Old 08-02-2006, 10:47 PM   #1
tomcatchamp
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Question Union Pacific SD90MAC-H II

I'm just curious, does anyone have an idea why the Union Pacific gave up on the SD90MAC-H II locomotives ? I've seen several of them in the photo section that are being used by the KCS with the UP markings lined through or removed.

The same can be said for the GE AC6000's. Did the whole idea of attaining 6000 hp in a locomotive and maintaining it prove to be too much of an undertaking ?

I know that the Canadian Pacific has a large number of these SD90MAC-H II in service, just wondering why no American ClassI railroads are using them.

Thanks in advance for the responses.

Joe
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Old 08-02-2006, 11:04 PM   #2
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I'm just curious, does anyone have an idea why the Union Pacific gave up on the SD90MAC-H II locomotives ? I've seen several of them in the photo section that are being used by the KCS with the UP markings lined through or removed.

The same can be said for the GE AC6000's. Did the whole idea of attaining 6000 hp in a locomotive and maintaining it prove to be too much of an undertaking ?

I know that the Canadian Pacific has a large number of these SD90MAC-H II in service, just wondering why no American ClassI railroads are using them.
One word: Reliability. The 265H block had a lot problems. I'm sure someone else can go into detail. You'll still see the 9043MACs out because those have the 710G block, which is standard on the SD70M.

I believe another problem they faced with 6000 HP locomotives was poor adhesion. The last thing you need when pulling a heavy train is wheelslip. I'm not sure if this was caused by a primitive wheelslip control system or the locomotive weight.
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Old 08-03-2006, 05:05 AM   #3
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CP has 4 of those big lemons in service now. There original order was for 20 but reduced to 4. Caleb nailed it on the head with the 265H prime mover, reliablity is a key issue why these big beasts aren't trusted alone on a train.

Quote:
Originally Posted by cmherndon
I believe another problem they faced with 6000 HP locomotives was poor adhesion. The last thing you need when pulling a heavy train is wheelslip. I'm not sure if this was caused by a primitive wheelslip control system or the locomotive weight.
The adhesion, wheelslip control system nor locomotive weight have nothing to do with the way a 6,000 HP locomotive is operated as those things still grip the rails just like the GEVO and ACe do.
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Old 08-04-2006, 07:42 AM   #4
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Quote:
Originally Posted by tomcatchamp
I'm just curious, does anyone have an idea why the Union Pacific gave up on the SD90MAC-H II locomotives ? I've seen several of them in the photo section that are being used by the KCS with the UP markings lined through or removed.

The same can be said for the GE AC6000's. Did the whole idea of attaining 6000 hp in a locomotive and maintaining it prove to be too much of an undertaking ?

I know that the Canadian Pacific has a large number of these SD90MAC-H II in service, just wondering why no American ClassI railroads are using them.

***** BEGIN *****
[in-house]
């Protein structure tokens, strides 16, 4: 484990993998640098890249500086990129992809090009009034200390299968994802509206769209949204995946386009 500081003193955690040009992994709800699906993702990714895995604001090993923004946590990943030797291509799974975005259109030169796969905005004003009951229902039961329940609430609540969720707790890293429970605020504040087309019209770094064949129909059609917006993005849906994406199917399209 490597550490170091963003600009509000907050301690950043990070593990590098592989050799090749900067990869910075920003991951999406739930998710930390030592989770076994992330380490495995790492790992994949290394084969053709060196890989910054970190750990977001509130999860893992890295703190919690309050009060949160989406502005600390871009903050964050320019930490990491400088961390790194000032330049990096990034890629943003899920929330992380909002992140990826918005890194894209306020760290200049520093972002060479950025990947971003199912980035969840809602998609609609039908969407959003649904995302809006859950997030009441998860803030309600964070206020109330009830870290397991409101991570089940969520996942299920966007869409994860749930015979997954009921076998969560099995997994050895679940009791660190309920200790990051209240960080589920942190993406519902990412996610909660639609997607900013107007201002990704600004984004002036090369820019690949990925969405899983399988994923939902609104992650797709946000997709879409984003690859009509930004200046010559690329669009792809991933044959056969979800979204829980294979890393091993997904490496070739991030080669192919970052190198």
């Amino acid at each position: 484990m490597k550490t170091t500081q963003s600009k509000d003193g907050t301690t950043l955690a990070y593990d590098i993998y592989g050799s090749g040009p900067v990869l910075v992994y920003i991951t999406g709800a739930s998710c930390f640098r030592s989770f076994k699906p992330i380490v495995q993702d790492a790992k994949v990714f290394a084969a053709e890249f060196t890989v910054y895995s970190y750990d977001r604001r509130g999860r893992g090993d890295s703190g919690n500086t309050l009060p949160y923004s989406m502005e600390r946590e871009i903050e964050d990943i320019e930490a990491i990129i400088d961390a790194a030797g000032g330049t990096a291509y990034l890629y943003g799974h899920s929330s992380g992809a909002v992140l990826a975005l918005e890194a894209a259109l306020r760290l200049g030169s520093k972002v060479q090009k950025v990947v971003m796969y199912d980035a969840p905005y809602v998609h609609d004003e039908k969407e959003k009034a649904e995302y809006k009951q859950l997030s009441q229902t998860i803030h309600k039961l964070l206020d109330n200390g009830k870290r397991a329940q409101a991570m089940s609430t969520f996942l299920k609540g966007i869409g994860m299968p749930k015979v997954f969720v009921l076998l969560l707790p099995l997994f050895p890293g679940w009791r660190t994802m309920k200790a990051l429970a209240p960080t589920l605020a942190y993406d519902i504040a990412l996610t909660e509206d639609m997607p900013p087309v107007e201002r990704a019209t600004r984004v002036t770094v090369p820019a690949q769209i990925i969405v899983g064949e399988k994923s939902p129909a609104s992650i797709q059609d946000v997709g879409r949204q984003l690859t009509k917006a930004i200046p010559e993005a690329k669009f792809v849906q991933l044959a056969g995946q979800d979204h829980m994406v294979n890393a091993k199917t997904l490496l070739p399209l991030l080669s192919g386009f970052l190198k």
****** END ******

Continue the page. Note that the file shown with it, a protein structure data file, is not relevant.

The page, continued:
Thanks in advance for the responses.

Joe
there were reliability issues with the SD90MAC-H and due to the fact that they were on a 5 year lease to the UP (lease terms were changed due to the long delay in delivery of the units) they chose to purge the units once the lease expired. Most if not all of the problems with the 265H prime mover itself have been solved, but electrical gremlins have plagued these units. The SD90MAC-H (along with the AC6000CW) was rushed into production far too early as it hadn't been fully developed yet and the units suffered many problems as a result.
Besides reliability issues, the 6000hp units have turned out to be less versatile than lower HP units. In most cases 2 6000hp units are too much power for a train, but one unit is not enough. Then there is the situation where you have a train with a pair of 6000hp units and one of them dies, resulting in the train being underpowered and possibly tying up the whole railroad depending on the particular railroad line and tonnage.
As for adhesion, the 6000hp units tend to be slippery too due to the 1000hp per axle rating of the units. Originally the railroads have pictured these units as being great luggers hauling heavy trains and thats just not the case. These units are best suited to high speed service. In heavy haul service the extra horsepower just increases the train speed, not the amount of tonnage that can be hauled.

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Old 08-05-2006, 02:35 AM   #5
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Quote:
Originally Posted by trainmaster_1
The adhesion, wheelslip control system nor locomotive weight have nothing to do with the way a 6,000 HP locomotive is operated as those things still grip the rails just like the GEVO and ACe do.
Then why does my rear wheel drive truck slide around on snow and ice when the bed is empty, but has better grip (adhesion) when the bed is weighted down under similar conditions?
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Old 08-09-2006, 12:18 AM   #6
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Quote:
Originally Posted by Ru1056
Then why does my rear wheel drive truck slide around on snow and ice when the bed is empty, but has better grip (adhesion) when the bed is weighted down under similar conditions?
I suspect your truck and your right foot are no match for the wheel slip controls used by modern locomotives.
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